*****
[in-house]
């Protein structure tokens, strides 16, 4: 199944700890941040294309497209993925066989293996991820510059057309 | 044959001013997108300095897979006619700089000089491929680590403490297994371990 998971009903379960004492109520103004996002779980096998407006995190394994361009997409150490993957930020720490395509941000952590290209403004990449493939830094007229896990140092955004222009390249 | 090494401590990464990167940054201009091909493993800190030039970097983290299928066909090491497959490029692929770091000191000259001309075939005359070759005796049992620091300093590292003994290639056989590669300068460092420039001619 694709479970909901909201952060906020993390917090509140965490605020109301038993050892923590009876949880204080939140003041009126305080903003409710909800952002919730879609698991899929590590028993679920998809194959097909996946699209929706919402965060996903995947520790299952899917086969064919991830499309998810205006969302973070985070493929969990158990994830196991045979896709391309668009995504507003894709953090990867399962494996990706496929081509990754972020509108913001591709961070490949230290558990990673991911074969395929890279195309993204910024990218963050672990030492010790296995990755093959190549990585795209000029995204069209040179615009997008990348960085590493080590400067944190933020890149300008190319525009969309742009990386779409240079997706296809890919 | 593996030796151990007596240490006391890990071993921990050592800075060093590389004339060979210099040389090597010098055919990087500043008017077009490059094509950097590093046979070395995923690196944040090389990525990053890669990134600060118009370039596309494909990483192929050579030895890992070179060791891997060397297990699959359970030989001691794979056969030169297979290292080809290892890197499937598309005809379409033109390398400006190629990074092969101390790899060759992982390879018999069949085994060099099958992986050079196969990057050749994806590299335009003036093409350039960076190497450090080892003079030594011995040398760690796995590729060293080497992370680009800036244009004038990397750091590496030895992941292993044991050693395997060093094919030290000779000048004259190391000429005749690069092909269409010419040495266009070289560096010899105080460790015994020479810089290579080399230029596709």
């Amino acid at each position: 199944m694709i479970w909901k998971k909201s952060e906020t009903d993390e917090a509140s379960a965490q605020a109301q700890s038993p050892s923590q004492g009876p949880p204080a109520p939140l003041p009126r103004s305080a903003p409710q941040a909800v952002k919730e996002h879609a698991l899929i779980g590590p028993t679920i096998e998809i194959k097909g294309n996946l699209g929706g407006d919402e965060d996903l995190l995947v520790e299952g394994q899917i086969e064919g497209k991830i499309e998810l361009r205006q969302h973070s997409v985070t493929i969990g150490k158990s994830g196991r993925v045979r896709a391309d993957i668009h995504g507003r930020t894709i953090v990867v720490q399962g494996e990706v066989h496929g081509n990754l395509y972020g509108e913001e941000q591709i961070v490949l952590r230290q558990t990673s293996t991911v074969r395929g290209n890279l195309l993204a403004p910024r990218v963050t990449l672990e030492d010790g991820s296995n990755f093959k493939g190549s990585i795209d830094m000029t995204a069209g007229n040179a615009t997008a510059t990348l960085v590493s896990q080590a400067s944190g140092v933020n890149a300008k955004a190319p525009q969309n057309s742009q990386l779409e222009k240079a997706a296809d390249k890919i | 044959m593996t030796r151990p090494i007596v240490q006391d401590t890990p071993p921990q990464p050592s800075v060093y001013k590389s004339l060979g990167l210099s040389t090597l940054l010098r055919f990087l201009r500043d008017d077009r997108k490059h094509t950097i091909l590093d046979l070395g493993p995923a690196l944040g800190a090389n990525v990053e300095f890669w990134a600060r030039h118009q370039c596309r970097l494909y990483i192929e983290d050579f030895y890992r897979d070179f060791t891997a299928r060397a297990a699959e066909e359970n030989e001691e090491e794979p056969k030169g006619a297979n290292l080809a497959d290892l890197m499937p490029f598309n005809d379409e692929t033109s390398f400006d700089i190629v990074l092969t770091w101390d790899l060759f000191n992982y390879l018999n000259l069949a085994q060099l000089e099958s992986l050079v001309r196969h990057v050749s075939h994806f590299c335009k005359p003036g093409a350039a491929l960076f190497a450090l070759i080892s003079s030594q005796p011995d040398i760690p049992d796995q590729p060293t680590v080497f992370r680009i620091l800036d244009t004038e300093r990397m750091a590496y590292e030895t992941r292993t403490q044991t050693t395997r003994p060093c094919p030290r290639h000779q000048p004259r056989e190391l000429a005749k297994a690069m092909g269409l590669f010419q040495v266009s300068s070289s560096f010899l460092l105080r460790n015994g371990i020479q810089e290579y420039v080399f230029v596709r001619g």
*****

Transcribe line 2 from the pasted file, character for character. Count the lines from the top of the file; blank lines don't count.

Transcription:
């Protein structure tokens, strides 16, 4: 199944700890941040294309497209993925066989293996991820510059057309 | 044959001013997108300095897979006619700089000089491929680590403490297994371990 998971009903379960004492109520103004996002779980096998407006995190394994361009997409150490993957930020720490395509941000952590290209403004990449493939830094007229896990140092955004222009390249 | 090494401590990464990167940054201009091909493993800190030039970097983290299928066909090491497959490029692929770091000191000259001309075939005359070759005796049992620091300093590292003994290639056989590669300068460092420039001619 694709479970909901909201952060906020993390917090509140965490605020109301038993050892923590009876949880204080939140003041009126305080903003409710909800952002919730879609698991899929590590028993679920998809194959097909996946699209929706919402965060996903995947520790299952899917086969064919991830499309998810205006969302973070985070493929969990158990994830196991045979896709391309668009995504507003894709953090990867399962494996990706496929081509990754972020509108913001591709961070490949230290558990990673991911074969395929890279195309993204910024990218963050672990030492010790296995990755093959190549990585795209000029995204069209040179615009997008990348960085590493080590400067944190933020890149300008190319525009969309742009990386779409240079997706296809890919 | 593996030796151990007596240490006391890990071993921990050592800075060093590389004339060979210099040389090597010098055919990087500043008017077009490059094509950097590093046979070395995923690196944040090389990525990053890669990134600060118009370039596309494909990483192929050579030895890992070179060791891997060397297990699959359970030989001691794979056969030169297979290292080809290892890197499937598309005809379409033109390398400006190629990074092969101390790899060759992982390879018999069949085994060099099958992986050079196969990057050749994806590299335009003036093409350039960076190497450090080892003079030594011995040398760690796995590729060293080497992370680009800036244009004038990397750091590496030895992941292993044991050693395997060093094919030290000779000048004259190391000429005749690069092909269409010419040495266009070289560096010899105080460790015994020479810089290579080399230029596709």